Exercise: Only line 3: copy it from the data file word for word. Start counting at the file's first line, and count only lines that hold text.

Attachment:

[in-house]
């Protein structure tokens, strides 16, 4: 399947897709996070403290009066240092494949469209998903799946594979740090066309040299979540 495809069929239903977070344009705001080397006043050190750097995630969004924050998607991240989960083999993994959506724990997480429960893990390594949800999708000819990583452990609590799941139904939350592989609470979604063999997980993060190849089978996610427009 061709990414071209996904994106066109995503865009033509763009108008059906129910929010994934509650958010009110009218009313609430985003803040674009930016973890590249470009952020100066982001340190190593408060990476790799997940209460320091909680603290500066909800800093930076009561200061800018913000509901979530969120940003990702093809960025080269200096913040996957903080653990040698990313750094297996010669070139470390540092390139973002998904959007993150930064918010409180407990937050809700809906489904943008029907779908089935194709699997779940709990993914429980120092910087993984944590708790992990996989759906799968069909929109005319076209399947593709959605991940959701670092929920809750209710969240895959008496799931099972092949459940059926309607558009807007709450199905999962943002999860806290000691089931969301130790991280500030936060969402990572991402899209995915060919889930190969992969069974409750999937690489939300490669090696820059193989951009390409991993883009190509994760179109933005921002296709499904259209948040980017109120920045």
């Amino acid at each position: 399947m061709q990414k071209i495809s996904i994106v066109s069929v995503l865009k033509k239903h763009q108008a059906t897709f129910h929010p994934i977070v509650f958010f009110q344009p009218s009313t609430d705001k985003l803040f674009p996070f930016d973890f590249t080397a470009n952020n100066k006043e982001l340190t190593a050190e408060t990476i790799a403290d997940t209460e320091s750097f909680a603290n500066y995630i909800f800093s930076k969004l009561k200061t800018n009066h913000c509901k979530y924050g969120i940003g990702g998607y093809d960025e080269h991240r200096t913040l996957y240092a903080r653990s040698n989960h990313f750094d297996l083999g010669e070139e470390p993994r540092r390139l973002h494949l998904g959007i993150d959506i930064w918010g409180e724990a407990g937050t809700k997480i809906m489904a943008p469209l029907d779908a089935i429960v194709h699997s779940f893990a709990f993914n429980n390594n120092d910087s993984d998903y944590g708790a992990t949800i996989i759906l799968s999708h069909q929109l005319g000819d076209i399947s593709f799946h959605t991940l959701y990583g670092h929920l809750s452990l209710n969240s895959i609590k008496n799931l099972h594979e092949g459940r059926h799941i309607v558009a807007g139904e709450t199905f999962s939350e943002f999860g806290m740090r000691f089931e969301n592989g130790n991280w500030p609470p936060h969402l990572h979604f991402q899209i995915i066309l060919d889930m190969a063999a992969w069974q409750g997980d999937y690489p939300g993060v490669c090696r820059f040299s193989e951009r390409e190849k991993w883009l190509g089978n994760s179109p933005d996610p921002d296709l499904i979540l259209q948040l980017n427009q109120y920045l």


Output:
């Amino acid at each position: 399947m061709q990414k071209i495809s996904i994106v066109s069929v995503l865009k033509k239903h763009q108008a059906t897709f129910h929010p994934i977070v509650f958010f009110q344009p009218s009313t609430d705001k985003l803040f674009p996070f930016d973890f590249t080397a470009n952020n100066k006043e982001l340190t190593a050190e408060t990476i790799a403290d997940t209460e320091s750097f909680a603290n500066y995630i909800f800093s930076k969004l009561k200061t800018n009066h913000c509901k979530y924050g969120i940003g990702g998607y093809d960025e080269h991240r200096t913040l996957y240092a903080r653990s040698n989960h990313f750094d297996l083999g010669e070139e470390p993994r540092r390139l973002h494949l998904g959007i993150d959506i930064w918010g409180e724990a407990g937050t809700k997480i809906m489904a943008p469209l029907d779908a089935i429960v194709h699997s779940f893990a709990f993914n429980n390594n120092d910087s993984d998903y944590g708790a992990t949800i996989i759906l799968s999708h069909q929109l005319g000819d076209i399947s593709f799946h959605t991940l959701y990583g670092h929920l809750s452990l209710n969240s895959i609590k008496n799931l099972h594979e092949g459940r059926h799941i309607v558009a807007g139904e709450t199905f999962s939350e943002f999860g806290m740090r000691f089931e969301n592989g130790n991280w500030p609470p936060h969402l990572h979604f991402q899209i995915i066309l060919d889930m190969a063999a992969w069974q409750g997980d999937y690489p939300g993060v490669c090696r820059f040299s193989e951009r390409e190849k991993w883009l190509g089978n994760s179109p933005d996610p921002d296709l499904i979540l259209q948040l980017n427009q109120y920045l």